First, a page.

Can't connect right now! retry

add The News to homescreen

tap to bring up your browser menu and select 'Add to homescreen' to pin the The News web app

Got it!

add The News to homescreen

tap to bring up your browser menu and select 'Add to homescreen' to pin the The News web app

Got it!
May 23, 2018

Ousted Malaysian govt accused of covering up scam


May 23, 2018

KUALA LUMPUR: The government of ousted Malaysian Prime Minister Najib Razak deceived parliament over the finances of state fund 1MDB and suppressed an investigation by intimidating and purging anti-corruption agents, officials said on Tuesday.

"It is clear that the previous government has conducted an exercise of deception to the public about certain hot-button items, especially 1MDB, and even misrepresented the financial situation to parliament," new Finance Minister Lim Guan Eng said in a statement.

Lim said he had discovered that Malaysia has been "bailing out" 1Malaysia Development Berhad (1MDB) debt obligations since April 2017, but the true financial situation was still unclear because officials were unable to access certain "red files".

The bailout had cost 6.98 billion ringgit ($1.8 billion) so far, but more payments of 954 million ringgit would fall due by November, and from 2022 Malaysia would be required to make further payments running into billions of ringgit, Lim said.

Earlier, the head of the Southeast Asian country’s anti-graft agency gave an explosive account of how witnesses disappeared and officers were purged and intimidated after they tried in 2015 to charge Najib for siphoning funds from 1MDB.

Najib has consistently denied any wrongdoing since the 1MDB scandal erupted in 2015, but he replaced an attorney-general and several Malaysian Anti-Corruption Commission (MACC) officers to shut down the initial investigation.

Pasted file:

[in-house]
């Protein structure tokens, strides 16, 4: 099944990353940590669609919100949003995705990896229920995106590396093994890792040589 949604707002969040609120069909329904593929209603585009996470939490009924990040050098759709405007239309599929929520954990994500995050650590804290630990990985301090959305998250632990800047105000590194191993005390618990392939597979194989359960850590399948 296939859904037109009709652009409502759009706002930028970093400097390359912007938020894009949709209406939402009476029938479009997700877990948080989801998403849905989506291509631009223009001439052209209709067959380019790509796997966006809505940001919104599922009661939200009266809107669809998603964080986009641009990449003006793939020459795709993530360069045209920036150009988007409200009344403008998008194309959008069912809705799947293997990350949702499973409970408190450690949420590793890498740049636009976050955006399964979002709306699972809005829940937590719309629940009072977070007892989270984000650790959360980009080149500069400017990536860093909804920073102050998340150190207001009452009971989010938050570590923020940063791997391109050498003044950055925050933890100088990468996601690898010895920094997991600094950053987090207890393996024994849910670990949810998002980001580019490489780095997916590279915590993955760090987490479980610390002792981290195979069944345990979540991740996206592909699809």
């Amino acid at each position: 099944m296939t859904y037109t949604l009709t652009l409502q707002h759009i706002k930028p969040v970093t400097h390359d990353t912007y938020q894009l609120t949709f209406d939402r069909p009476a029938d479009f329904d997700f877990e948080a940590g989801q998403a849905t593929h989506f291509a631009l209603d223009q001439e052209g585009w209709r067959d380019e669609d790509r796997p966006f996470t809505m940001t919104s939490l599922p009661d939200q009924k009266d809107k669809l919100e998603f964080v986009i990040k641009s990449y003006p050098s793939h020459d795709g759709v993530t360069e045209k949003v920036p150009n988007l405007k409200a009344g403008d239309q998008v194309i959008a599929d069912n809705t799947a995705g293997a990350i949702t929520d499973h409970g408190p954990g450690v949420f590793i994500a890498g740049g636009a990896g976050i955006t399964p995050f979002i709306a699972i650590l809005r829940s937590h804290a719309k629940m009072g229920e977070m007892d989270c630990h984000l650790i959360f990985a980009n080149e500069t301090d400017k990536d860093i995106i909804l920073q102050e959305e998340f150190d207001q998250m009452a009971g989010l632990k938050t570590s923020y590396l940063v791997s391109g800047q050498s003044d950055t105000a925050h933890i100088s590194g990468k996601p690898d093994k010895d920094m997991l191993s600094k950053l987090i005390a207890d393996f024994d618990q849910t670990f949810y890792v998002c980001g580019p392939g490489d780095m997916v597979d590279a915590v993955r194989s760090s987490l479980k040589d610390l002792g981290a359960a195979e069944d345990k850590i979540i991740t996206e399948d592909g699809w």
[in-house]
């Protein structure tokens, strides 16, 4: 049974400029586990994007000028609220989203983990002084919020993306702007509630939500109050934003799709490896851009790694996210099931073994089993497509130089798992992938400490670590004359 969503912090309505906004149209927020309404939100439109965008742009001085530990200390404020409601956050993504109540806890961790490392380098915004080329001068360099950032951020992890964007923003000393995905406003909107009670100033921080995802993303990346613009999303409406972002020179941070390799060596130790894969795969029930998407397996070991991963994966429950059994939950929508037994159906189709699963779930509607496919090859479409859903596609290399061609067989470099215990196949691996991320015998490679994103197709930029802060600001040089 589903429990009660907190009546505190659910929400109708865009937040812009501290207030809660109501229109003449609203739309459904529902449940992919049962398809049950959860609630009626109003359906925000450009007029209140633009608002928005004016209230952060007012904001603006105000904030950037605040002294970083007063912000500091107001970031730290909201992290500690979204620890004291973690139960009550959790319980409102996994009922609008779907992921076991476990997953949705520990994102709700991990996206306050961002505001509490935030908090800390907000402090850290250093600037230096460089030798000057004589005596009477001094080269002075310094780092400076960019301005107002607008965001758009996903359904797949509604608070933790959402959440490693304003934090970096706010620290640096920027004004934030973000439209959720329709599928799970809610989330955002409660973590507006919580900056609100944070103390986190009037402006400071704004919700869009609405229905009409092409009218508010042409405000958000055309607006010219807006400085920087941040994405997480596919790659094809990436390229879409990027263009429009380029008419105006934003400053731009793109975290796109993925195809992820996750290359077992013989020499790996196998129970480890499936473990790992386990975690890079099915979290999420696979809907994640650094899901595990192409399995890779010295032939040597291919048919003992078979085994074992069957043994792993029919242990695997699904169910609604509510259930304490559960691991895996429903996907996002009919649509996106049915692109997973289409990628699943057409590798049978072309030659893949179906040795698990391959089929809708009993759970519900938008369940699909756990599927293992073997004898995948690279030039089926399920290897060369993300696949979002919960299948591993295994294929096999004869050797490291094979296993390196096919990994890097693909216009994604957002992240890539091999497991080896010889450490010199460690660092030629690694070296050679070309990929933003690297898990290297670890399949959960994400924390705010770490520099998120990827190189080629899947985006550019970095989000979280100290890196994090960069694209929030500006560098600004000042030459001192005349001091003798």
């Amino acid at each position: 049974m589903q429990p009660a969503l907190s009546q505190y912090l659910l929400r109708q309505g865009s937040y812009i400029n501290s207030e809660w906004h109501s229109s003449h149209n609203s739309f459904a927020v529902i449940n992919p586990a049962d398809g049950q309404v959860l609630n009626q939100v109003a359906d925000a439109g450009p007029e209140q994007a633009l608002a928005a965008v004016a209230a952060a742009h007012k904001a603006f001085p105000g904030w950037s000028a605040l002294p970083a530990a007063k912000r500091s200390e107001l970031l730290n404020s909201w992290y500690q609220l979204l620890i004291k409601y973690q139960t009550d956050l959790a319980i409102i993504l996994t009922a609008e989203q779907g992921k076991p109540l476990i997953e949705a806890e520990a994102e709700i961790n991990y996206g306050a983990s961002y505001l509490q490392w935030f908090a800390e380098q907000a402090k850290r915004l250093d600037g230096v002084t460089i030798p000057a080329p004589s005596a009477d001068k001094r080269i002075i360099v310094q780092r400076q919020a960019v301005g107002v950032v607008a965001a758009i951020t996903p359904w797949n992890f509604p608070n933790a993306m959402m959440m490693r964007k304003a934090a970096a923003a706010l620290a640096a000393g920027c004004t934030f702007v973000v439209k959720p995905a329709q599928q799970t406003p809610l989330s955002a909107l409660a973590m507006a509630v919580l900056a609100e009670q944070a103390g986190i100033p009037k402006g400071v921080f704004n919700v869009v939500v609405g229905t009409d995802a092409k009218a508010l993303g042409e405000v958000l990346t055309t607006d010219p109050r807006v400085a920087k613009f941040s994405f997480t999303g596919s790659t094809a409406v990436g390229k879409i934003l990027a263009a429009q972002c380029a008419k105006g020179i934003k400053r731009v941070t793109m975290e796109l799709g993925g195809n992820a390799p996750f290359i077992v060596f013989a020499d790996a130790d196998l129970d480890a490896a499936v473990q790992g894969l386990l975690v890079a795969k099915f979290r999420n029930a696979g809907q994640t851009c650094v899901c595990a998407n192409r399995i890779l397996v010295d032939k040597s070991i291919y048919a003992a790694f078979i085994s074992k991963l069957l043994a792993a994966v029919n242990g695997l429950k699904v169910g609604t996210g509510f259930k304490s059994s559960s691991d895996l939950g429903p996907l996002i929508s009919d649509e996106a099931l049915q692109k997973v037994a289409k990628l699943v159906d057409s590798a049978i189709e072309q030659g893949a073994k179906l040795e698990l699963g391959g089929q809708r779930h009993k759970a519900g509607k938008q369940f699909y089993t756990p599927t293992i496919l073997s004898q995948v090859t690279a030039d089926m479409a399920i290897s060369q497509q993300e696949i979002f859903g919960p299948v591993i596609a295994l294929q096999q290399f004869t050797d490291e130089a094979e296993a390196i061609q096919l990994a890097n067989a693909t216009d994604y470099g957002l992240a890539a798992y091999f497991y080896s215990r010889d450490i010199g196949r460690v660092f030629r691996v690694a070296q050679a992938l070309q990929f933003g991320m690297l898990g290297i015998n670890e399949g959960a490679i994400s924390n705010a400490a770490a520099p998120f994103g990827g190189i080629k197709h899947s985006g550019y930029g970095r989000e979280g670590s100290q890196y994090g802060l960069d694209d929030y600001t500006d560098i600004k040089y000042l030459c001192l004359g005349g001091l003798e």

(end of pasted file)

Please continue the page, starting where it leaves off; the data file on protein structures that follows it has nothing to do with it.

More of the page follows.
Describing the lengths taken to suppress an investigation at the time, Shukri Abdull - who was restored to the agency following Najib’s shock election defeat on May 9 - said that on one occasion a bullet was sent to his home.

Shukri was addressing a news conference after Najib arrived at the headquarters of the MACC, which has ordered him to explain transfers of $10.6 million into his bank account.

Shukri said he had called Najib into the agency to record a statement, not to arrest or charge him. Several hours later, Najib emerged from the MACC headquarters and spoke briefly to reporters, saying he would be returning to complete his statement on Thursday.

Najib said he had amplified on a statement made to the agency in 2015 "with verification of documents and several more complete details". The new government’s uncertainty over how much debt Najib’s administration had left behind provoked questions from foreign investors in Malaysian bonds and shares.

"If they have been fudging these figures, what else have they been fudging?" said Alex Holmes, Asia Economist at Capital Economics in London. "The MACC action is just the beginning of a new investigation into the alleged theft of billions of dollars from 1MDB, a scandal that dogged the last three years of Najib’s near-decade-long rule and was a key reason why voters dumped him.

In the most revealing account so far of an apparent cover-up, Shukri said his agency had been poised to launch a case in 2015 against Najib but had been stopped in its tracks by the sacking of the attorney-general.

"We wanted to bring back money that was stolen . Instead we were accused of bringing down the country, we were accused of being traitors," Shukri said, shedding tears briefly as he made his remarks.

This month’s election upended Malaysia’s political order, as it was the first defeat for a coalition that had governed Malaysia since its independence from colonial rule in 1957. Malaysia’s new leader, Mahathir Mohamed, who at the age of 92 came out of political retirement and joined the opposition to topple his former protege, has reopened investigations into 1MDB and has set up a task force to recover the money.

Since losing power, Najib and his allegedly shopaholic wife, Rosmah Mansor, have suffered a series of humiliations, starting with a ban on them leaving the country, and then police searching their home and other properties.

Topstory minus plus

Opinion minus plus

Newspost minus plus

Editorial minus plus

National minus plus

World minus plus

Sports minus plus

Business minus plus

Karachi minus plus

Lahore minus plus

Islamabad minus plus

Peshawar minus plus